How to build a truly purpose-driven company culture
My favourite word has always been ‘why.’ Understand the ‘why’ before asking further questions.
Why build a purpose-driven company culture?
A purpose-driven company culture is clear about its direction and actively makes sure everyone in the company is working in the same direction. Every individual has a heartfelt sense of ownership for the purpose. A purpose-driven culture operates even more effectively when the overall company’s purpose fits alongside the individual’s personal purpose. Truly embodying the company’s purpose makes day-to-day decision making easier, more effective and less energy and time consuming.
Does your company have a purpose? Do you live and breathe that purpose?
Numerous studies now highlight how (truly) purpose-led businesses outperform markets.
- Chasing profits provides even less satisfaction to employees than it does to its leaders. Many employees want to make a difference in the world, and a business with a meaningful purpose makes that possible. Millennial and Gen Z employees are far more discerning about who they work for than previous generations, posing a long-term existential threat to profit-centred businesses.
- While being creative can be advantageous, when combined with a lack of a clear and well-defined purpose, it can lead to chaos.
How do you create a purpose-driven company culture?
The CEO of the company first needs to be clear on their own personal purpose before they develop the company’s purpose. The culture, purpose and vision of a company is directly transmitted from the CEO. Therefore, if the CEO is not clear on their own purpose, they can’t they be clear on the purpose of their company. The company’s purpose should mirror the CEO’s personal purpose.
How do you discover your personal purpose and that of your company?
Have you ever heard a song, read a sentence, heard a child laugh or looked at a sunrise and felt a shiver down your spine and felt yourself connect more deeply to yourself and the world in that moment? These are the experiences that remind us of what’s real and important. Purpose is to recognise a feeling or sense that there is something greater than yourself.
According to most dictionaries, purpose means: ‘The reason for which something is done or created or for which something exists.’ Many companies and individuals use the words mission or vision for what I would call purpose, but in my view the key is having an overriding purpose/mission/vision that drives everything you do.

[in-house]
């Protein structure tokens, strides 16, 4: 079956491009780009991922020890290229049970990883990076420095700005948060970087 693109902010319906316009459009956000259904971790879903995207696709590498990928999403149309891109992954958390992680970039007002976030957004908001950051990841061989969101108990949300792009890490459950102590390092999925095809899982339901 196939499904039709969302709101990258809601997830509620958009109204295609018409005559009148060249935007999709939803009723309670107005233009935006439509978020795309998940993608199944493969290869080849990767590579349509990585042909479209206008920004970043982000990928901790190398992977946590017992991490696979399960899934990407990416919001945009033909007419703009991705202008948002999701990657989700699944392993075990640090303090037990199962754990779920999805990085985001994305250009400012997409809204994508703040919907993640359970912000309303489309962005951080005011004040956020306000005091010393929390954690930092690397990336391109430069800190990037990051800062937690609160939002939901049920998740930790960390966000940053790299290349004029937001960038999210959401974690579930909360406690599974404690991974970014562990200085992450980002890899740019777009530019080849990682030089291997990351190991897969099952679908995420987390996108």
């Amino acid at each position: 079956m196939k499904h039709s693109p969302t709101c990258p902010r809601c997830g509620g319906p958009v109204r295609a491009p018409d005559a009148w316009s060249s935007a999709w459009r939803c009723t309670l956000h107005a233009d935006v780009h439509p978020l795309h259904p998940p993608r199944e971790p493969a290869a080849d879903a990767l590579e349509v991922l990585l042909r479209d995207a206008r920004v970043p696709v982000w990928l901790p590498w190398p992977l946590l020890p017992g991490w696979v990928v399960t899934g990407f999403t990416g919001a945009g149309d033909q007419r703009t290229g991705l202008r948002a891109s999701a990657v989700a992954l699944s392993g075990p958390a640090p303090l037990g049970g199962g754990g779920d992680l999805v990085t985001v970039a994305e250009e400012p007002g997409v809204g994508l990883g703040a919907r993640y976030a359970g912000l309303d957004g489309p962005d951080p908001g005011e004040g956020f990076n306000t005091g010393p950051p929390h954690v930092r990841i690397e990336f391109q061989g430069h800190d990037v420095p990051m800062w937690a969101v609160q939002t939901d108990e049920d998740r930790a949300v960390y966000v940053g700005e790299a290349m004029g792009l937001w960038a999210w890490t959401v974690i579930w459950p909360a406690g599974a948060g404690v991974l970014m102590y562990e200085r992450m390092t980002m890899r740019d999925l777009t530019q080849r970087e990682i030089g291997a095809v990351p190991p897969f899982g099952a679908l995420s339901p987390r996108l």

The Japanese have a word for life purpose – ikigai, which literally means ‘a reason for being.’ I have also heard it described as ‘the reason I get up in the morning.’ It’s really simple – if you find yourself in the sweet spot where the four circles on the ikigai chart intersect, then you’re more likely to find yourself springing out of bed in the morning, full of joy!
A lot of clients come to me because their lives lack meaning or direction. They say that they feel empty inside and are searching for something on the outside. They feel unhappy and lost, and my job is to help them find or rediscover their life purpose. I see purpose as much more than a professional path: It’s an overriding statement that speaks to and impacts all parts of your life, including how you show up at work, how you are with your family, your friends, yourself and even complete strangers. Purpose is your “why.” It sums up what’s behind who you are and what you do. It’s the reason you get up in the morning and what keeps you going when you feel like giving up. There is a subtle difference between mission, purpose and vision: Purpose keeps you focused on why you exist; it’s the why behind the action. Vision is the ability to plan the future with imagination and aligns you with your purpose. Mission is how you will accomplish it, the action you need to take.
Having a clear purpose helps you cut through the chaos and decide where to focus your energy. It can also strengthen your resolve and support you in achieving your dreams. We are all born with a purpose and some of us have the good fortune to stay connected to it from an early age. Unfortunately, most of us forget or become disconnected from it because of other people’s expectations. It can take many years to start listening to that small inner voice inviting us to rediscover and reconnect to our calling.